Del. Senate Passes Bill to Increase Access to Opioid Overdose An - WBOC-TV 16, Delmarvas News Leader, FOX 21 -

Del. Senate Passes Bill to Increase Access to Opioid Overdose Antidote

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DOVER, Del. (WBOC) - The Delaware state Senate Tuesday passed a bill to help save heroin users lives.

It's no secret heroin use is a serious problem in Delaware. Fentanyl-laced heroin is is particularly dangerous. It has killed six Delawareans recently. But heroin in any form can be deadly. This bill increases access to a drug called Naloxone. It's an overdose antidote.

Various emergency personnel across Delmarva carry Naloxone. It comes in spray and shot forms. And given while someone is ODing on an opioid, like heroin, it can save their lives.

Dave Humes son, Greg, during his life fought an on and off battle with heroin. On a May night two years ago, Greg lost that battle.

"He had been clean for 17 months," Dave said. The heroin was getting much stronger than it had ever been. He overdosed.

Humes says police told him if Greg had gotten a dose of Naloxone, also called Narcan, he might very well have survived.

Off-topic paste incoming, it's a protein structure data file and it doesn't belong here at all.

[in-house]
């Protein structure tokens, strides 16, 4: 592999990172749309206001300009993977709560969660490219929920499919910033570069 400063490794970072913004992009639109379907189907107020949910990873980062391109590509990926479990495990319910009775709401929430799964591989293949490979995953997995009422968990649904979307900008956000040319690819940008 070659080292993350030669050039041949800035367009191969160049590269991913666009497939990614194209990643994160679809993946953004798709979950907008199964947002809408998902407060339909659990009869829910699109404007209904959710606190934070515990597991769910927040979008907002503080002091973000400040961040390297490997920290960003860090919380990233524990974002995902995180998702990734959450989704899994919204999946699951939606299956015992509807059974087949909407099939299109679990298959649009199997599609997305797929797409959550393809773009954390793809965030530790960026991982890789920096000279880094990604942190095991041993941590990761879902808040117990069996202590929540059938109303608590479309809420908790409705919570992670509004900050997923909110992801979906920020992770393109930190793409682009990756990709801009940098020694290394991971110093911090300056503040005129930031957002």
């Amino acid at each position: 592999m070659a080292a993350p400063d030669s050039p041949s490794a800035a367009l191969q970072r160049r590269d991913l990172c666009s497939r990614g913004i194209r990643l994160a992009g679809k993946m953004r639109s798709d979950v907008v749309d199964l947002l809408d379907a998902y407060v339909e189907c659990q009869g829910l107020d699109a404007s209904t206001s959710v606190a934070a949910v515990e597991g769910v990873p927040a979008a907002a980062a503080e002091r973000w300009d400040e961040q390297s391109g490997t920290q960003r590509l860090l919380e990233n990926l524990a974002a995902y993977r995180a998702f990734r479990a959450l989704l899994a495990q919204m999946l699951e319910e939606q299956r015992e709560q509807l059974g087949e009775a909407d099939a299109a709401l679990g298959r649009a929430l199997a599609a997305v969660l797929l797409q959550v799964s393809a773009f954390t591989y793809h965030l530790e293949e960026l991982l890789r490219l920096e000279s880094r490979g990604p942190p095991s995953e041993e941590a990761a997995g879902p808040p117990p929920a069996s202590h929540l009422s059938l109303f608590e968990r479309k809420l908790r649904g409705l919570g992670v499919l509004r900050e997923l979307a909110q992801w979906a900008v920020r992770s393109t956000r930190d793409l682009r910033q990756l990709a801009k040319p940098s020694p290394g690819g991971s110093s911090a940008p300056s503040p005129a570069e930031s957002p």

"We're trying to get a bill that puts this medicine into the hands of loved ones of people who are still dealing with substance use," said Humes.

Lots of states and cities have expanded the accessibility of Naloxone recently. The Delaware bill has the state Department of Health and Social Services set up a program to teach people how to safely use it. And it lets them get Naloxone for an addict who has a prescription.

"There is zero abuse potential for Narcan," said Marc Richman, assistant director of Community Mental Health and Addiction Services for DHSS. "It cannot be abused. It is extremely safe. If it is administered, you always want to have medical attention follow-up."

Critics of making Naloxone more available say the focus should be on getting users help and not further enabling their addiction.

"First, you have to save their lives," Dave counters. "If they're dead,you can't get them treatment."

He says pushing for this bill honors the memory of son. And saving just one life makes it all worth it.

This bill now heads to the House of Representatives.

Last year Humes pushed for a different bill connected to his son's death. That bill created a 911 good samaritan law in Delaware. It gave legal immunity to people who seek medical help for someone who is overdosing.
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